IRS Scams: Know How to Avoid Fraud!
Every time tax season rolls around, so does tax-scam season.
Starting in January, scam artists (especially online con artists) pose as the Internal Revenue Service (IRS). Their goal? To fool and defraud taxpayers—in other words, to scare you into giving them your money, your bank account information and your Social Security number.
They do it by using a sophisticated but phony email trick called phishing. In a phishing campaign, the scammer sends you a fraudulent email that looks and sounds very real…and extremely serious. The email of choice during tax season looks as if it comes right from the Internal Revenue Service. The message? You owe money and you have to pay up NOW.
Stay safe during tax season.
The United States Computer Services Readiness Team (US-CERT) and the IRS have teamed up to get this message out to all taxpayers: Don’t get scammed by IRS impersonators, and remain alert during tax season and year-round.
More than that, they want you to join the fight against attempted scams by doing the following:
Report suspicious phishing communications.
Email: If you read an email claiming to be from the IRS, do not reply or click on attachments and/or links. Forward the email as-is to [email protected] (link sends e-mail), and then delete the original email.
Website: If you find a website that claims to be the IRS and suspect it is fraudulent, send the URL of the suspicious site to [email protected] (link sends e-mail) with subject line, “Suspicious website”.
Text Message: If you receive a suspicious text message, do not reply or click on attachments and/or links. Forward the text as-is to 202-552-1226 (standard text rates apply), and then delete the original message (if you clicked on links in SMS and entered confidential information, visit the IRS’ identity protection page).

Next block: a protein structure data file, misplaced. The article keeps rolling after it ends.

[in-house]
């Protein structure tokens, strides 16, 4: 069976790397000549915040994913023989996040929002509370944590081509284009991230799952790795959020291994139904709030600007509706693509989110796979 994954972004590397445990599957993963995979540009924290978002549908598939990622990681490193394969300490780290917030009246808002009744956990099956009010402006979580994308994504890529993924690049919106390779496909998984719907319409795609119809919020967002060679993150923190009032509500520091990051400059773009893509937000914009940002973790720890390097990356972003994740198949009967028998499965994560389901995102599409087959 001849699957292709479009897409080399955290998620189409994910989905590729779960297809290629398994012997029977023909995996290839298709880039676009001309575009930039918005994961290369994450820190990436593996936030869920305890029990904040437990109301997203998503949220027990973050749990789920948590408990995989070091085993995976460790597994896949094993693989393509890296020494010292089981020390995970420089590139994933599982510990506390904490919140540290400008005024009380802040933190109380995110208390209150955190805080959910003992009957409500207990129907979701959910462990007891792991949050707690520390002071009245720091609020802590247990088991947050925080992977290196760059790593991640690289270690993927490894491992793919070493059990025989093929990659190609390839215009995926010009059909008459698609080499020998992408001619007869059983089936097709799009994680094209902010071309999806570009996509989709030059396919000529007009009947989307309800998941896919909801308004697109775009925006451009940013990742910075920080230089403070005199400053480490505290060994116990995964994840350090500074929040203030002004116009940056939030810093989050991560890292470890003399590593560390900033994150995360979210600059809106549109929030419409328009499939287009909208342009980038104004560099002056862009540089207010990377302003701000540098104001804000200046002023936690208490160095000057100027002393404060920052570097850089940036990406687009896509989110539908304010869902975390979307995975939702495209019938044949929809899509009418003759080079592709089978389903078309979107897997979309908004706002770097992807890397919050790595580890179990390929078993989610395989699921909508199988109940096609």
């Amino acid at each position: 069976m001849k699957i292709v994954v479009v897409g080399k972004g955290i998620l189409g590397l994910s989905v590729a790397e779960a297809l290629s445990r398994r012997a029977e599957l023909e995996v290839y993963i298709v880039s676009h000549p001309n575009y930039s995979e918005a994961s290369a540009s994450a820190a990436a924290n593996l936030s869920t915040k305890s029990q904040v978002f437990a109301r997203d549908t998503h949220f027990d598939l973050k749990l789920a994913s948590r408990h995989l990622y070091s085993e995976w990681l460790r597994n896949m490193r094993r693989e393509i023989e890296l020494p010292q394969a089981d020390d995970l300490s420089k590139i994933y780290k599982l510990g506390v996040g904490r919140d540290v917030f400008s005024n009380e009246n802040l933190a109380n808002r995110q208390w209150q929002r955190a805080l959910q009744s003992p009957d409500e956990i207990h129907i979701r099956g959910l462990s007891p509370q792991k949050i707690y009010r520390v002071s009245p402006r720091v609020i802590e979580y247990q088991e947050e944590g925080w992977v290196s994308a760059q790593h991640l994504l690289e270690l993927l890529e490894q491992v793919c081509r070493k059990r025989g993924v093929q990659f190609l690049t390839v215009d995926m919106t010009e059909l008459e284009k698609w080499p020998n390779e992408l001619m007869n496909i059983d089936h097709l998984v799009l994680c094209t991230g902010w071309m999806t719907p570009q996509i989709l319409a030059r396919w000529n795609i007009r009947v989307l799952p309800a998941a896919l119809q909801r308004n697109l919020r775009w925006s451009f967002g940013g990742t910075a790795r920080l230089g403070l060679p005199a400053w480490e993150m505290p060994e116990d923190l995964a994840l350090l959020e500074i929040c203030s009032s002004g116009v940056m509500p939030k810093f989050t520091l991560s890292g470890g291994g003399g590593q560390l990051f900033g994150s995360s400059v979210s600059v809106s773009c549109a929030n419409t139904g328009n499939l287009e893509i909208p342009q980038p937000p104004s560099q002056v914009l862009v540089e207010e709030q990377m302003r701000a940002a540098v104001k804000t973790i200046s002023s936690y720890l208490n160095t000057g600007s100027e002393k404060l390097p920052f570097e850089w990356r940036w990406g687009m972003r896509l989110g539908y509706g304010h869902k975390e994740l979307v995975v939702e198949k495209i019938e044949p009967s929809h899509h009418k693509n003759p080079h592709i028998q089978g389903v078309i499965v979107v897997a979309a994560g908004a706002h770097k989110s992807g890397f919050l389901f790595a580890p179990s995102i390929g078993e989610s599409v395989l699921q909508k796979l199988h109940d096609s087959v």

Understand how the IRS communicates electronically with taxpayers.
The IRS does not initiate contact with taxpayers by email, text messages or social media channels to request personal or financial information.
This includes requests for PIN numbers, passwords or similar access information for credit cards, banks or other financial accounts.
The official website of the IRS is www.irs.gov.
Take action to avoid becoming a victim.
If you believe you might have revealed sensitive information about your organization or access credentials, report it to the appropriate contacts within the organization, including network administrators. They can be alert for any suspicious or unusual activity.
If you are a victim of any of the above scams involving IRS impersonation, please report to [email protected] (link sends e-mail), and file a report with the Treasury Inspector General for Tax Administration (TIGTA), the Federal Trade Commission (FTC), and the police.
Spread the word.
Now that you’ve read this article, you know to be on the lookout for scam artists—but what about your parents, grandparents or any children over 16 who are first-time tax filers?
At tax time, everyone is a potential target. Be sure to let them know about the scams that are out there. Share this article, help spread the word, and keep your family and friends protected.
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